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Safety tips for roadway work zones.
Mulhern B; Lentz TJ
Occup Health Saf 2010 Jan; 79(1):18-20
Each year, roadway work zone crew members sustain approximately 27,000 first aid injuries and 26,000 lost-time injuries at an annual cost of $2.46 billion, the American Society of Civil Engineers (ASCE) and the National Work Zone Safety Information Clearinghouse report. Overall, highway incidents were the third-highest cause of work-related deaths in construction from 1992 through 2005, according to The Center for Construction Research and Training. There are two main causes of fatalities and serious injuries in roadway construction work. One is workers' being struck by construction vehicles. The other is workers' being struck by motorists. An example of the latter is an incident in Dane County, Wis., a little more than a year after Rob Augeri was killed in Massachusetts. County highway department employee James Porter died after being struck by a pickup truck while working on a road maintenance crew. He had just exited his truck when the pickup rear-ended a parked highway department truck, then struck him. Co-workers who attended his funeral wore their safety vests and draped black cloth over part of the truck assigned to him during his 20-year department career. Following his death, Dane County sheriff 's deputies stepped up their efforts to ticket motorists who fail to follow roadway construction zone rules.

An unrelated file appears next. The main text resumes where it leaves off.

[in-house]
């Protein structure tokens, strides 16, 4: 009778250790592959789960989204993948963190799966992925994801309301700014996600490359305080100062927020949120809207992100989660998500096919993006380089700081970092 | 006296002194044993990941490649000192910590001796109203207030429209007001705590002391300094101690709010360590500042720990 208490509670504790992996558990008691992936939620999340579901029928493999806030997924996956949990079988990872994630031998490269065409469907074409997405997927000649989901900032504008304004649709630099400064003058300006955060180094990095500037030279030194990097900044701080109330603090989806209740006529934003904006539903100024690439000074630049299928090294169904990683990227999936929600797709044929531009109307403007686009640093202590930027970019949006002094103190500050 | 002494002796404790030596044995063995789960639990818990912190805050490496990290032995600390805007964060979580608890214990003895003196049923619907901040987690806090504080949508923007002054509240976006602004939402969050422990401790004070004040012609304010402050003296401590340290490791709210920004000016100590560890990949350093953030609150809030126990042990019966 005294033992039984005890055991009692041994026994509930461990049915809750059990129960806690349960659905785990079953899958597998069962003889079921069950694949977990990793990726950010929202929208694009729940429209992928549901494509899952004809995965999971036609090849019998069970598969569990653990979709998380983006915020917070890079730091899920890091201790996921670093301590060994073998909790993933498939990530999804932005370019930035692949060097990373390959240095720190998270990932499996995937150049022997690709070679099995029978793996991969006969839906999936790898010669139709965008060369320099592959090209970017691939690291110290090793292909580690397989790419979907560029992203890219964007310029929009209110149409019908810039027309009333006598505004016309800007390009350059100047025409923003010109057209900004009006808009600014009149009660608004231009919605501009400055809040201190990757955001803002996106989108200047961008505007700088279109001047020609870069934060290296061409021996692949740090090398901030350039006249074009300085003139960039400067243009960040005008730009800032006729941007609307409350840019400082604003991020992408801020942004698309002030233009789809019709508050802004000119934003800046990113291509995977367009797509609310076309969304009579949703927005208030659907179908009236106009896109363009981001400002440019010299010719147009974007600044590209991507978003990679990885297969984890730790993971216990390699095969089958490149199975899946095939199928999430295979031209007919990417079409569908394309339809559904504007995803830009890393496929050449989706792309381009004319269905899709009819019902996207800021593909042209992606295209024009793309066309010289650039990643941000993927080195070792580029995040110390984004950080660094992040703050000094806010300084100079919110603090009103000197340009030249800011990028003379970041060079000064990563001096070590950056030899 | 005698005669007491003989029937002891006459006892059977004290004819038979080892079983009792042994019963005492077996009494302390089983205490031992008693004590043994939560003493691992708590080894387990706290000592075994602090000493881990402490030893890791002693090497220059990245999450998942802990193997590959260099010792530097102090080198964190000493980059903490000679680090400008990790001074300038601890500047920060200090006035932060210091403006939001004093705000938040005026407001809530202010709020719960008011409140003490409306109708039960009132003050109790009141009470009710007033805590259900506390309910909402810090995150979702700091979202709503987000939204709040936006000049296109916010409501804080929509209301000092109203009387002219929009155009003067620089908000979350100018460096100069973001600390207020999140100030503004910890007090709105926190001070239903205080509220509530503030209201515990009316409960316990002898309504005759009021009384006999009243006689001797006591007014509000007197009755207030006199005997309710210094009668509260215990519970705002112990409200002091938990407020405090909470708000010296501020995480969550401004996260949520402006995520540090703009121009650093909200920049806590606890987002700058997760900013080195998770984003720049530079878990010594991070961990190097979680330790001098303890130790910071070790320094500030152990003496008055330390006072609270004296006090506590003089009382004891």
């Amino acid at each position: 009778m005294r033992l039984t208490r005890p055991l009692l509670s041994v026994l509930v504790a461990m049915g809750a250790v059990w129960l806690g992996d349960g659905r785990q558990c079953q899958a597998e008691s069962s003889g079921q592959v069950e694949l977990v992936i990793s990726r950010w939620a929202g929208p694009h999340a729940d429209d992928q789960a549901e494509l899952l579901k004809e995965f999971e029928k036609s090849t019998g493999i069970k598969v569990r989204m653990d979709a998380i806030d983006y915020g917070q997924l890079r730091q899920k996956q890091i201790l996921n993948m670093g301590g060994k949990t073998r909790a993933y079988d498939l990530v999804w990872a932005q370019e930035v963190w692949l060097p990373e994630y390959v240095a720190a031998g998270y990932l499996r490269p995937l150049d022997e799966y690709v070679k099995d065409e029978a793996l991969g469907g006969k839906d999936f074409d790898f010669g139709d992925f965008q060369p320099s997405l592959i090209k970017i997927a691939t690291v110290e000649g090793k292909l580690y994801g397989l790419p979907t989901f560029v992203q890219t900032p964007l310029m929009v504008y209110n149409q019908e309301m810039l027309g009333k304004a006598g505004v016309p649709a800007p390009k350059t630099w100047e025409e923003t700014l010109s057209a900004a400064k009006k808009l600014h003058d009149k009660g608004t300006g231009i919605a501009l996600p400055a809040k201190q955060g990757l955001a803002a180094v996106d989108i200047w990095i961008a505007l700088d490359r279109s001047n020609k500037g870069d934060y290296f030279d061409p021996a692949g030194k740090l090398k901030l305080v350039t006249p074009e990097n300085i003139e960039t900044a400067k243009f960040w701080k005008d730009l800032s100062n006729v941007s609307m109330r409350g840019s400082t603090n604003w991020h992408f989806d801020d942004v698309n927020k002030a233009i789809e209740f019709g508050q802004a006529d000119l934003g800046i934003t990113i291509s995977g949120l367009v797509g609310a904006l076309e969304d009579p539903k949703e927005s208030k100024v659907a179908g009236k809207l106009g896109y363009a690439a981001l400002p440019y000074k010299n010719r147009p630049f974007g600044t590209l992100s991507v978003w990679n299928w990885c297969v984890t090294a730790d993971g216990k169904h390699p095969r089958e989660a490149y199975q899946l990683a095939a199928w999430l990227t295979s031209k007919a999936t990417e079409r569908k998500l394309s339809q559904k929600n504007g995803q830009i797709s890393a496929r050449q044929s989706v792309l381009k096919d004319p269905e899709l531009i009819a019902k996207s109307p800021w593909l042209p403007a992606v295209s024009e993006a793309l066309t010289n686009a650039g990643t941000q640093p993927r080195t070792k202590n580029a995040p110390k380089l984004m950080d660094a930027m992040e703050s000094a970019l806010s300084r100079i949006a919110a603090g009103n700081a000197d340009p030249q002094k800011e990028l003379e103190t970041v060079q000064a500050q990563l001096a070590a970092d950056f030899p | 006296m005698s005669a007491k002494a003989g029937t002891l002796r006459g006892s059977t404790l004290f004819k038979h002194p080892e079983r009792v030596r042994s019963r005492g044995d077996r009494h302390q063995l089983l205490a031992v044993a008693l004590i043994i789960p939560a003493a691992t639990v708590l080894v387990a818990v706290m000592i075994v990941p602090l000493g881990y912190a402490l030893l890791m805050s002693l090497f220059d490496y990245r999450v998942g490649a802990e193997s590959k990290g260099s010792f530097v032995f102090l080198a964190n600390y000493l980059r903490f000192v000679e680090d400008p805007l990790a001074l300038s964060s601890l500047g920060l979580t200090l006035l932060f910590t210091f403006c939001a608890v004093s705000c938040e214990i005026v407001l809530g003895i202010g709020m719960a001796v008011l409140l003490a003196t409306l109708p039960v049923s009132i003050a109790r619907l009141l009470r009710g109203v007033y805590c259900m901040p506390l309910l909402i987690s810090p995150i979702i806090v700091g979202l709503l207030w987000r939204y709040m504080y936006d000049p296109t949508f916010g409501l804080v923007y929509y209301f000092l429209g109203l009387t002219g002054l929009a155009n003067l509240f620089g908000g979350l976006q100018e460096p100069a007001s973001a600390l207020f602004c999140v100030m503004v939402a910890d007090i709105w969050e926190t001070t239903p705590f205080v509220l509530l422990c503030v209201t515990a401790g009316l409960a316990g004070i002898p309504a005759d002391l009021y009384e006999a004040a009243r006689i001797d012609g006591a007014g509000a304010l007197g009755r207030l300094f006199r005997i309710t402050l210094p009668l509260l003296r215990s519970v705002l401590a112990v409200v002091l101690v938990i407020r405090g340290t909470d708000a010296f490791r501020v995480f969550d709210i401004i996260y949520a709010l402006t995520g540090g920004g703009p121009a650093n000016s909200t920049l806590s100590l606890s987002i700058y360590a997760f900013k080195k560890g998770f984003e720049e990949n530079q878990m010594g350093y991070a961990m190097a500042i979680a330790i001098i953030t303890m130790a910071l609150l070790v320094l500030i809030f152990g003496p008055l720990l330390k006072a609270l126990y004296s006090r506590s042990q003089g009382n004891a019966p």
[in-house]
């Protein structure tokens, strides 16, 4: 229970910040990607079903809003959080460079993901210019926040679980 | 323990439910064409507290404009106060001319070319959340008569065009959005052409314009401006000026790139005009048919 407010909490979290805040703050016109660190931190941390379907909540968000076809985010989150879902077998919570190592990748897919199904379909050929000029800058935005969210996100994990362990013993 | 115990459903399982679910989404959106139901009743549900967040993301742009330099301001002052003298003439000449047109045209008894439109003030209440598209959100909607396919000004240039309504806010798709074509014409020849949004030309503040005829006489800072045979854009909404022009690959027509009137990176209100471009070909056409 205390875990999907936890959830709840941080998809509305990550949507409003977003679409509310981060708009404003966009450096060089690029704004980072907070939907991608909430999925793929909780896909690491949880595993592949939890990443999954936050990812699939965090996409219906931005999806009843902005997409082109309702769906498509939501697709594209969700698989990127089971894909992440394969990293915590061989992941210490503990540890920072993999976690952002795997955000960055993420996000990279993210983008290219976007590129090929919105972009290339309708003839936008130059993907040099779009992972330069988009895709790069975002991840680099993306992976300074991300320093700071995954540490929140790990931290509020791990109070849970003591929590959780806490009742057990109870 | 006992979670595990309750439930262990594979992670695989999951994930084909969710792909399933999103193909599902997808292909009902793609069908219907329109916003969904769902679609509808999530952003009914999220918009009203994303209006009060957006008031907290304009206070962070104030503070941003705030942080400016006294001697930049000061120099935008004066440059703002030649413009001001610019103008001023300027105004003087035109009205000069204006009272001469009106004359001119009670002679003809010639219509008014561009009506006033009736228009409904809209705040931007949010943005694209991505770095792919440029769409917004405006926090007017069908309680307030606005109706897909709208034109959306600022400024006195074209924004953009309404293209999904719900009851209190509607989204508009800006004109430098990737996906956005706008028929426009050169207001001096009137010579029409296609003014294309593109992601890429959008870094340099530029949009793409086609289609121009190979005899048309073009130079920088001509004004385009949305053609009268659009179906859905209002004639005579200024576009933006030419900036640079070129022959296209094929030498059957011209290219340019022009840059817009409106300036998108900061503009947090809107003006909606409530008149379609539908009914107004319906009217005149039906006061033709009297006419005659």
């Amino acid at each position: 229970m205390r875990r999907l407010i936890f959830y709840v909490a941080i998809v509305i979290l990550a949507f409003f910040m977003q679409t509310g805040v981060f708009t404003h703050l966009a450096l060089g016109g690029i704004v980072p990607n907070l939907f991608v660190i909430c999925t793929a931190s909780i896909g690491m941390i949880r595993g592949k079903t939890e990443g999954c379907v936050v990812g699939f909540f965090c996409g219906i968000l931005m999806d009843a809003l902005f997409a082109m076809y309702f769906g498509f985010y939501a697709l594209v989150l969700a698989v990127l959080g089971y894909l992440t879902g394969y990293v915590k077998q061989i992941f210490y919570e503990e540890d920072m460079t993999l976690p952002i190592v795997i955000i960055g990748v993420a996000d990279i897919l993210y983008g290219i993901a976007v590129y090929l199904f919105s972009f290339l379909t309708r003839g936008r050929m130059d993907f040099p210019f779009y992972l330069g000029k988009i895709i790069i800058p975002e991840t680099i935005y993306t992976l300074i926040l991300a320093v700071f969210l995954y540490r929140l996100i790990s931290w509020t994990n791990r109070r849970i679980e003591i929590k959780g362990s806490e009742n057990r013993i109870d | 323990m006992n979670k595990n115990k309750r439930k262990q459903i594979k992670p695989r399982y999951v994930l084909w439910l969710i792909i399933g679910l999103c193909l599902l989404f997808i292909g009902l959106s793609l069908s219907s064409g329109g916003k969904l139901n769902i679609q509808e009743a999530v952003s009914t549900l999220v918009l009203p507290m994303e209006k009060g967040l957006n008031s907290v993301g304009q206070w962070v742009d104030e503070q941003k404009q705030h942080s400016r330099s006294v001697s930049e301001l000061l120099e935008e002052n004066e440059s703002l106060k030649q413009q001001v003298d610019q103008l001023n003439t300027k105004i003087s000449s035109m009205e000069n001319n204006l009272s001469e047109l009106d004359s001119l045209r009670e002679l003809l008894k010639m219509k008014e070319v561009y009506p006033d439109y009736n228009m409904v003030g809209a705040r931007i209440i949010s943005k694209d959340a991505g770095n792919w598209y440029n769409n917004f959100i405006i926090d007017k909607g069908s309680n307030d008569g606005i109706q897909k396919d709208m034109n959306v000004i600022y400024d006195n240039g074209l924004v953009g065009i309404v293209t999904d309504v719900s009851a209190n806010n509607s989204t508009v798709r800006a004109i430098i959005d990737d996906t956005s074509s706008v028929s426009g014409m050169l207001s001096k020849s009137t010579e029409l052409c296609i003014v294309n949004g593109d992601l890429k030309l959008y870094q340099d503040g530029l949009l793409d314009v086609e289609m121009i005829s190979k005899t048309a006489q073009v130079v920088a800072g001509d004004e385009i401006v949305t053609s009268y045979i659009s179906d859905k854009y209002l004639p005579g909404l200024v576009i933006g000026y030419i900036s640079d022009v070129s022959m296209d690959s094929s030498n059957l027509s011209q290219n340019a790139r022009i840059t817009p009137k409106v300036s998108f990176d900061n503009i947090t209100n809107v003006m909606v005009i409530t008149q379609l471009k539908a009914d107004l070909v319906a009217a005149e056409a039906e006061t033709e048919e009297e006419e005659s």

Construction-industry; Construction-workers; Injuries; Injury-prevention; Occupational-hazards; Occupational-safety-programs; Protective-measures; Safety-equipment; Safety-measures; Safety-practices; Safety-programs; Safety-research; Work-analysis; Work-environment; Worker-health; Workplace-monitoring; Workplace-studies; Work-practices
Issue of Publication
Occupational Health and Safety
Page last reviewed: July 23, 2021Content source: National Institute for Occupational Safety and Health Education and Information Division